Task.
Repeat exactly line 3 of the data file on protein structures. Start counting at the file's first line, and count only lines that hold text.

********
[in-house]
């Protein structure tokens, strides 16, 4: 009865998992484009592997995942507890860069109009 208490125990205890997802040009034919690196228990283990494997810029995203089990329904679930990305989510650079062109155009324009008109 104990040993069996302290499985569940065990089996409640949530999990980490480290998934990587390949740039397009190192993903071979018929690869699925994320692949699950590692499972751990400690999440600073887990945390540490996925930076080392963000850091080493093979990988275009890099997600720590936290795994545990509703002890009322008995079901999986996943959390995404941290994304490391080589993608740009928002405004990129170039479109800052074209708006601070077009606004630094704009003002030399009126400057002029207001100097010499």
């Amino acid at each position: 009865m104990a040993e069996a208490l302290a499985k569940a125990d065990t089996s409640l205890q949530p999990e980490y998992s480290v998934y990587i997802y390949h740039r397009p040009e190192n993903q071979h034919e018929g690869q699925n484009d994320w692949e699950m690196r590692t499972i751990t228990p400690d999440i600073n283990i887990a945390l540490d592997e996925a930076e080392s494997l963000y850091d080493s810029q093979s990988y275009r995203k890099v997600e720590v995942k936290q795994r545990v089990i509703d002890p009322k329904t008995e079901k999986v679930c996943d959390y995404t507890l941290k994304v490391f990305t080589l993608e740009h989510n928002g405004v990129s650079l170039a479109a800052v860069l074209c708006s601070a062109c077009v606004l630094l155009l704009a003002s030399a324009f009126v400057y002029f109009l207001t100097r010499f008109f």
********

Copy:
């Amino acid at each position: 009865m104990a040993e069996a208490l302290a499985k569940a125990d065990t089996s409640l205890q949530p999990e980490y998992s480290v998934y990587i997802y390949h740039r397009p040009e190192n993903q071979h034919e018929g690869q699925n484009d994320w692949e699950m690196r590692t499972i751990t228990p400690d999440i600073n283990i887990a945390l540490d592997e996925a930076e080392s494997l963000y850091d080493s810029q093979s990988y275009r995203k890099v997600e720590v995942k936290q795994r545990v089990i509703d002890p009322k329904t008995e079901k999986v679930c996943d959390y995404t507890l941290k994304v490391f990305t080589l993608e740009h989510n928002g405004v990129s650079l170039a479109a800052v860069l074209c708006s601070a062109c077009v606004l630094l155009l704009a003002s030399a324009f009126v400057y002029f109009l207001t100097r010499f008109f």